2. Organize -- Casual understanding of content technologies, often starting in the form of content management systems and centralized, shared document repositories
  3. Measure -- Demonstrated experience with implementation of content management systems (e.g. DAM, Web CMS, MAM) and core competencies, such as ingestion, cataloging, transformation, transcoding, distribution, etc.
  4. Analyze -- Managing repositories and workflow systems that are fundamental to business leadership with organized knowledge transfer
  5. Optimize -- Understanding and forecasting enterprise needs in preparation of future business requirements

Metadata Aspects

Nine aspects contribute to evaluating progress through the model:

  1. Files and Folder Organization
  2. User Permissions and Access Controls
  3. Descriptive Keywords
  4. Search Methods
  5. Workflow
  6. Standards, Policies and Business Rules
  7. Rights Management
  8. System Integration
  9. Reporting and Usage

Metadata Dimensions – the Collections

The vertical columns in the metadata maturity model represent “Collection Levels” or the development levels within an organization where content is managed. This ranges from basic collections, where file-folder hierarchies and pre-assembled collections are the basis for meaning, to curated collections, where meaningful collections organized for anticipated user groups to access, to semantic collections, where audience-relevant content and experiences are assembled and managed as personalized finished digital goods.

Metadata Maturity Level Assessment

Apply the metadata maturity model as a framework to current practice(s) in an organization. Start by documenting the internal stakeholders -- across functions and departments -- who depend on metadata. Involve IT as early in the process as possible.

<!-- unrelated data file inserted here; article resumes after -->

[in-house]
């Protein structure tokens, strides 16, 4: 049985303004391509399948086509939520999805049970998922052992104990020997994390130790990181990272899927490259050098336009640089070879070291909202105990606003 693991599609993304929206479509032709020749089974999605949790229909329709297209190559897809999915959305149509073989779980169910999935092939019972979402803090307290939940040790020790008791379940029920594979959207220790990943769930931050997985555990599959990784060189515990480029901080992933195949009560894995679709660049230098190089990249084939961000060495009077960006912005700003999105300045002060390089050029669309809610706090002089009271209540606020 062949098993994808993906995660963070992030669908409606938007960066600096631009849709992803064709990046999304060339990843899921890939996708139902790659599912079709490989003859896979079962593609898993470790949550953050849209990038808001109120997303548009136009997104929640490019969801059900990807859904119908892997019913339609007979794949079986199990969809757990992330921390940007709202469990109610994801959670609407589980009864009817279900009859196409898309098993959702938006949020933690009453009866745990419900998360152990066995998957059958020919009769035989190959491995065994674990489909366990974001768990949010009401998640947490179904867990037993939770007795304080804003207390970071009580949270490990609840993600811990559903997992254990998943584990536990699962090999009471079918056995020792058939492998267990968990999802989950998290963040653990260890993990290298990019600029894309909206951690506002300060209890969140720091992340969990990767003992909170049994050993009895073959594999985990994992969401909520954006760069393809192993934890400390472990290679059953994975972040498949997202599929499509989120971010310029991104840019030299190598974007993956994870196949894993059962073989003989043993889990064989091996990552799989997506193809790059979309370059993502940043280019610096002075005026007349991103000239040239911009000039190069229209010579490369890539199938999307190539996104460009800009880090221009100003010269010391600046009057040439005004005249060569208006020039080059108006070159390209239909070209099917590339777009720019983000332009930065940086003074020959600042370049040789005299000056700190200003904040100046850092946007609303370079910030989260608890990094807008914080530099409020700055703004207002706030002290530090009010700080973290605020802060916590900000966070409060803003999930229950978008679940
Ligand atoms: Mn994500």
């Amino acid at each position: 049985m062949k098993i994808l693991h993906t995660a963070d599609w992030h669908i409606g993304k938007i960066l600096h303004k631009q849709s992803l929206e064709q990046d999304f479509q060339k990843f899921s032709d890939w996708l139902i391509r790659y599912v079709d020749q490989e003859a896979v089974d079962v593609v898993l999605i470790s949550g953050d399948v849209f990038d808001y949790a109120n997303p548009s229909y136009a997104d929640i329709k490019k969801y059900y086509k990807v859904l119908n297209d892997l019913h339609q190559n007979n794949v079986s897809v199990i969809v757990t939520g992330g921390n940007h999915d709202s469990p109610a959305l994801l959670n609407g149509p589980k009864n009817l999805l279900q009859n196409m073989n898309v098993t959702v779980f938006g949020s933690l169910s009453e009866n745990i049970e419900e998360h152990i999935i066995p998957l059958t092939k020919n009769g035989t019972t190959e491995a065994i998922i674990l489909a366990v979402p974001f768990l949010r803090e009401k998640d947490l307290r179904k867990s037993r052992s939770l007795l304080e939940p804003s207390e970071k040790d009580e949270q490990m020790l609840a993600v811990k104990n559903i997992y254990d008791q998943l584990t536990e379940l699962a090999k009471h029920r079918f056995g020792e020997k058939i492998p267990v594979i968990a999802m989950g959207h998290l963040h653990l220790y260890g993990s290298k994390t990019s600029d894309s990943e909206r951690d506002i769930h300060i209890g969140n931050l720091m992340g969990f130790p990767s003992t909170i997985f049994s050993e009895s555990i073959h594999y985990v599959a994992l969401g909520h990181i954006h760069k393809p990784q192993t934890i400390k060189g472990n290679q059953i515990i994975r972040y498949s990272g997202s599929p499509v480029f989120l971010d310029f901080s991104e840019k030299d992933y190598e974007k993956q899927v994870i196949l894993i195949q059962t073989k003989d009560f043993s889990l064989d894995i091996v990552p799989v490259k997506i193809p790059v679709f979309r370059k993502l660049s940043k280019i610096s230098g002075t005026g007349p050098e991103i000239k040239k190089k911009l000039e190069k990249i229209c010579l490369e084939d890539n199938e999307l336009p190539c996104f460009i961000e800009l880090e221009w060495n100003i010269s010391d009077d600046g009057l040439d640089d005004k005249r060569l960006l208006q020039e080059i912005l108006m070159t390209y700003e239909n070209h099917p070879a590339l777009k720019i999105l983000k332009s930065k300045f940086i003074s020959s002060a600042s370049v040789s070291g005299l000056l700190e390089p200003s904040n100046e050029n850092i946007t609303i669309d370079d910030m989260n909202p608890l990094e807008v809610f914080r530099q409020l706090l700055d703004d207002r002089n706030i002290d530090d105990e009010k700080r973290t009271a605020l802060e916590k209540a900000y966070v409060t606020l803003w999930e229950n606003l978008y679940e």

Develop and administer a set of questions for stakeholders to provide detailed feedback about their current and desired future state of metadata. These questions should focus on workflow, use, creation, distribution and management as well as key staff roles and responsibilities.

At the end of the exercise, the organization will know its place on the maturity continuum, its strengths and weaknesses and see a clear plan of action to prepare for advancement.

Metadata Serves the Business 

“Nothing limits you like not knowing your limitations.” -- Tom Hayes

Metadata demands attention for effective business solutions. This model provides a common framework through which organizations can understand the use and management of their content’s metadata.

Applying the model to content management initiatives allows for strategic understanding of current use and priorities for discovery, accessibility and preservation of content. Keeping metadata relevant, usable, clean, consistent and governed will assure that it serves the business.

About the author

John Horodyski

John Horodyski is a Managing Director with Salt Flats for the Insights & Analytics practice with executive management strategy experience in Digital Asset Management (DAM), Metadata and Taxonomy design, Data strategy, Analytics, Governance, MarTech, and Marketing Operations.John is a world leading expert and has provided strategic direction and consulting for a variety of Fortune 10, 50, 100, and 500 clients from Consumer Packaging Goods, to Media & Entertainment, the Pharmaceutical industry, and Insurance.